The last wind warning for Nova Scotia was cancelled Monday afternoon, giving power crews a chance to reconnect thousands of customers.
The remnants of Irene blew through the Maritimes and Quebec late Sunday and Monday morning, bringing rain and high winds to much of the province.
By 7 a.m. Monday, nearly 18,000 homes and businesses around the province were without power. Outages stretched from Yarmouth to Sydney.
By late afternoon, just 450 Nova Scotia Power customers were still waiting to be reconnected.
Environment Canada lifted the wind warning for most areas by 11 a.m., when the large storm had moved north of the Gaspé Peninsula. But forecasters said people in Cumberland, Colchester, Pictou and Antigonish counties could still expect wind gusts of up to 90 km/h in the afternoon.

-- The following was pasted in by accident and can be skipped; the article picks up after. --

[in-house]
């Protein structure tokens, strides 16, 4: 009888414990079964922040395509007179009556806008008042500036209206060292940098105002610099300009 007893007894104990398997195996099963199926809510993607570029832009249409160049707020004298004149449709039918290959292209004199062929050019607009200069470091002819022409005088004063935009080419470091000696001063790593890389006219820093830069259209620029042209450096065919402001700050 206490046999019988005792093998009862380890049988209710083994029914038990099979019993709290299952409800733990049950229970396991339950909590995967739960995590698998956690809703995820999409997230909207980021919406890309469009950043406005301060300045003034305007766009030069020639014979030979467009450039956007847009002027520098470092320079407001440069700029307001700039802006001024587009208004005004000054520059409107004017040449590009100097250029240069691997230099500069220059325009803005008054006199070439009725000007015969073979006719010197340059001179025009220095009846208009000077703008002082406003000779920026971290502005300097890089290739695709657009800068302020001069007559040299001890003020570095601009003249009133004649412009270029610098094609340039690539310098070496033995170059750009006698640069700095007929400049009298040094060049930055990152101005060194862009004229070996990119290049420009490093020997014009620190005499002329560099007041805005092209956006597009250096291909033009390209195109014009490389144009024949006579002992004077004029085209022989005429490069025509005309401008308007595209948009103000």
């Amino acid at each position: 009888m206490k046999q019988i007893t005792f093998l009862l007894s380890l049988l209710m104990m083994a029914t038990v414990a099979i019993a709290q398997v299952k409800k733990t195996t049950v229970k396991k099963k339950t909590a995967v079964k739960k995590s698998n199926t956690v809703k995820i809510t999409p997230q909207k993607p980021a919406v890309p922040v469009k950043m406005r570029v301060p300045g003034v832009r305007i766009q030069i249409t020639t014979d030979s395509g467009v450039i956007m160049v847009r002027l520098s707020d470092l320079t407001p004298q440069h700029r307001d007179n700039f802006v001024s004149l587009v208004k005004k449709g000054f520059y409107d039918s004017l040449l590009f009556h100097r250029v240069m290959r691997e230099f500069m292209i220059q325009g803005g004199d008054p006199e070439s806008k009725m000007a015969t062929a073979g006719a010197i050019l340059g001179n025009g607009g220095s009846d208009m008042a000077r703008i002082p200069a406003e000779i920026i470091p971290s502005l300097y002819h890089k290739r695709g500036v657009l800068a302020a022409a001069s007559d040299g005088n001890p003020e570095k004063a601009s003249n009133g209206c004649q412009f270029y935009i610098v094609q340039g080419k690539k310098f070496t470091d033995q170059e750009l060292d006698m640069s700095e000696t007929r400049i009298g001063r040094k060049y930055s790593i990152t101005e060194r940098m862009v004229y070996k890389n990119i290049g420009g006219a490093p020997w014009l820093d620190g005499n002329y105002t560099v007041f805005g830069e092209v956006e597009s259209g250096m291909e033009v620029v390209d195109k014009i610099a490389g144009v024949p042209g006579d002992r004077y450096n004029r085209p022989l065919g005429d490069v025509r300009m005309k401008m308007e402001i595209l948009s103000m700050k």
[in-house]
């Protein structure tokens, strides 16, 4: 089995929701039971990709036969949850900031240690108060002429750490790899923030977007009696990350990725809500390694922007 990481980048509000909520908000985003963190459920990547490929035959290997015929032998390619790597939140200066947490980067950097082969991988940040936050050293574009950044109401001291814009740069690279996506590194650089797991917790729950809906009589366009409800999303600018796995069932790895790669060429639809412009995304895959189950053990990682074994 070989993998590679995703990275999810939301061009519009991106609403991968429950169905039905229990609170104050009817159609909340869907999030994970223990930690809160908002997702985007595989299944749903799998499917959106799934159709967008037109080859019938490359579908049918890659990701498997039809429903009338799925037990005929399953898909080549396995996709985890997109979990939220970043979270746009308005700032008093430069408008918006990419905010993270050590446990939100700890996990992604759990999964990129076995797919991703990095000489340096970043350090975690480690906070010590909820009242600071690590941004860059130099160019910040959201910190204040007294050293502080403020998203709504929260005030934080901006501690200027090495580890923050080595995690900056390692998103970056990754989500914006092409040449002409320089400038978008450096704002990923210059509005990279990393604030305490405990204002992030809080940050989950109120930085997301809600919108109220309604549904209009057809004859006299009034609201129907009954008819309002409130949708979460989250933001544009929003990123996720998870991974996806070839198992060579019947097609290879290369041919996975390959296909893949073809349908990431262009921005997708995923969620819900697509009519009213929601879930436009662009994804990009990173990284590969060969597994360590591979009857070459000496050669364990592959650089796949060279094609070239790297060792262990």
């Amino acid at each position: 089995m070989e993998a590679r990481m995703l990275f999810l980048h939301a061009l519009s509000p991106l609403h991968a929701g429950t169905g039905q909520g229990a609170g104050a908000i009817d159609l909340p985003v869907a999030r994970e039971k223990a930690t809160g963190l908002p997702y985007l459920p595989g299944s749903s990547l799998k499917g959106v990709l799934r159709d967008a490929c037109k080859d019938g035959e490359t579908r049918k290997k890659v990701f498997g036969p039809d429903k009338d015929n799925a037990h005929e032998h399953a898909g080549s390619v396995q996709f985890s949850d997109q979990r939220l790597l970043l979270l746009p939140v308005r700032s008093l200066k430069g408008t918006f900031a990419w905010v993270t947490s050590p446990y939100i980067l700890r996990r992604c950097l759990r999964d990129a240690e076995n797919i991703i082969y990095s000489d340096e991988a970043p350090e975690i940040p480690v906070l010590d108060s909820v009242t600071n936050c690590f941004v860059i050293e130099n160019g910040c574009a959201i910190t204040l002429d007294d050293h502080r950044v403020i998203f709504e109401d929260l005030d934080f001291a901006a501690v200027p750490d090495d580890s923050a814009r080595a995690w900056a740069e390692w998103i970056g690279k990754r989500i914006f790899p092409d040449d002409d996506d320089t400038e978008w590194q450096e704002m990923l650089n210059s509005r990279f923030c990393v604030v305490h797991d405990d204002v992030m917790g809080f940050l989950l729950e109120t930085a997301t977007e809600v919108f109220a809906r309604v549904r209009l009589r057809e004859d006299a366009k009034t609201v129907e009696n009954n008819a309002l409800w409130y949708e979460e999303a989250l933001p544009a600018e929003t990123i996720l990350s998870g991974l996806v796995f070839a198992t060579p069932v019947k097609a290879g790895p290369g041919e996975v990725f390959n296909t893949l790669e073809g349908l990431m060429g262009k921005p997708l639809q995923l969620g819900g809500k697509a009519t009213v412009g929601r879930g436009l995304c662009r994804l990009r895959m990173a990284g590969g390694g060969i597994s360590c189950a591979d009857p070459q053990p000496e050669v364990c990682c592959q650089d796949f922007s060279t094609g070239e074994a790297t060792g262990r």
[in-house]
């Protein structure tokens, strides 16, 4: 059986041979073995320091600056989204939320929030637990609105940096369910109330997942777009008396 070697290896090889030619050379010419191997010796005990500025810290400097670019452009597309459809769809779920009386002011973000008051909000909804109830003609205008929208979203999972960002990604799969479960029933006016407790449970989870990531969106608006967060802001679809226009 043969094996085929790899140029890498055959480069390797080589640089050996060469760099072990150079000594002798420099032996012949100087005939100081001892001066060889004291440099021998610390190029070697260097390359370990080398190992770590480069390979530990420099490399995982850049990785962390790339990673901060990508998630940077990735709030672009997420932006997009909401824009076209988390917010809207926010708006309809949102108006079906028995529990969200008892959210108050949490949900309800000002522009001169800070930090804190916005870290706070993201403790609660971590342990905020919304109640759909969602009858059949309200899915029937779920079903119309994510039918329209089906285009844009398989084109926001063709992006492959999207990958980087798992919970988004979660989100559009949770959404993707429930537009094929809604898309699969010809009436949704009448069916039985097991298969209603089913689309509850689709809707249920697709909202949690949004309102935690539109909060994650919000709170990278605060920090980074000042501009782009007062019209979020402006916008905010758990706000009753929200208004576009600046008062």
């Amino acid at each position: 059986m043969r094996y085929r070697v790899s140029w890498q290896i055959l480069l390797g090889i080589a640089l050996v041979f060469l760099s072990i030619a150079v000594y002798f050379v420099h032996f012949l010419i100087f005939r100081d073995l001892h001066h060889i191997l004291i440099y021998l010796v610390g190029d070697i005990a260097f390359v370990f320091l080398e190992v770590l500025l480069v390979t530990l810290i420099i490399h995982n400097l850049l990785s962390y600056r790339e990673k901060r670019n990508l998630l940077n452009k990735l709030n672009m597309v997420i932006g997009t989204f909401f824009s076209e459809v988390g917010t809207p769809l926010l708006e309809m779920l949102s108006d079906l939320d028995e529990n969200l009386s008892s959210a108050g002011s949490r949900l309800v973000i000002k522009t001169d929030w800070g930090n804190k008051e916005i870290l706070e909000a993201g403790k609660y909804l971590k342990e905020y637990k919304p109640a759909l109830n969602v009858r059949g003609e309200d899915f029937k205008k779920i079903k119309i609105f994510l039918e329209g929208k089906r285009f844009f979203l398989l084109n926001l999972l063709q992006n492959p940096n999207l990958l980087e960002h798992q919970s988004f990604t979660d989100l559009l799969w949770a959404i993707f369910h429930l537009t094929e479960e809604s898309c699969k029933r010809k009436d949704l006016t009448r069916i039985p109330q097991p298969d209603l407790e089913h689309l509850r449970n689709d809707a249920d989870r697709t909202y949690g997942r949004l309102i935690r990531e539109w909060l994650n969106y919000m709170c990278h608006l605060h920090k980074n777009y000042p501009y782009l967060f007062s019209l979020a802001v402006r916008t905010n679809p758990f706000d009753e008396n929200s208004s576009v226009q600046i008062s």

Ferry service and most regularly scheduled flights out of Halifax Stanfield International had resumed by day's end. Two cruise ships extended their stay at the Port of Halifax as a result of Irene, bringing some 5,000 passengers into the city until Tuesday evening.
All provincial parks were scheduled to reopen at 9 a.m., Tuesday. They were closed Sunday as a precaution in advance of the weather. Department of Natural Resources staff said there was little damage to provincial parks.
Beaver Mountain Provincial Park, a day-use facility in Antigonish County, remains closed while a power line is repaired.